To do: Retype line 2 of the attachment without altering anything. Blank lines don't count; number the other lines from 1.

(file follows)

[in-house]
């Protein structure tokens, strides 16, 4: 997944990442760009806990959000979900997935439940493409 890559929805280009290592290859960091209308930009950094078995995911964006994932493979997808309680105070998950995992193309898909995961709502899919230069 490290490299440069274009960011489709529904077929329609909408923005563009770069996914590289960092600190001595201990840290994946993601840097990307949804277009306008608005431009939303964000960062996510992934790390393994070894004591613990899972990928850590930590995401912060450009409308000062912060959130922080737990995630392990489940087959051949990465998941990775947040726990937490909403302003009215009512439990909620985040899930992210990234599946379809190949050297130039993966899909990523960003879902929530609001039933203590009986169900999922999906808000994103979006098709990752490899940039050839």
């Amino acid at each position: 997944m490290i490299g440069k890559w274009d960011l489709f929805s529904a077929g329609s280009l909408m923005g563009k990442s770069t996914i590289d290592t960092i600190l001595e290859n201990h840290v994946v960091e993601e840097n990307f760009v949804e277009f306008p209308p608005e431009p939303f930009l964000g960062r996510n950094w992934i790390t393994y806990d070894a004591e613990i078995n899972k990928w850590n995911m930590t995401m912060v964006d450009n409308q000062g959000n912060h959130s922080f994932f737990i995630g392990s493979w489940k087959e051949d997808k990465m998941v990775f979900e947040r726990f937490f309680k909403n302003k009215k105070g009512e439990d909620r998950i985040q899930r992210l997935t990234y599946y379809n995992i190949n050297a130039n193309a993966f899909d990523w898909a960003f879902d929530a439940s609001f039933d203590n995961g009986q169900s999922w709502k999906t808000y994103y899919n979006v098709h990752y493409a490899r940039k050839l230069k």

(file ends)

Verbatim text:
């Protein structure tokens, strides 16, 4: 997944990442760009806990959000979900997935439940493409 890559929805280009290592290859960091209308930009950094078995995911964006994932493979997808309680105070998950995992193309898909995961709502899919230069 490290490299440069274009960011489709529904077929329609909408923005563009770069996914590289960092600190001595201990840290994946993601840097990307949804277009306008608005431009939303964000960062996510992934790390393994070894004591613990899972990928850590930590995401912060450009409308000062912060959130922080737990995630392990489940087959051949990465998941990775947040726990937490909403302003009215009512439990909620985040899930992210990234599946379809190949050297130039993966899909990523960003879902929530609001039933203590009986169900999922999906808000994103979006098709990752490899940039050839």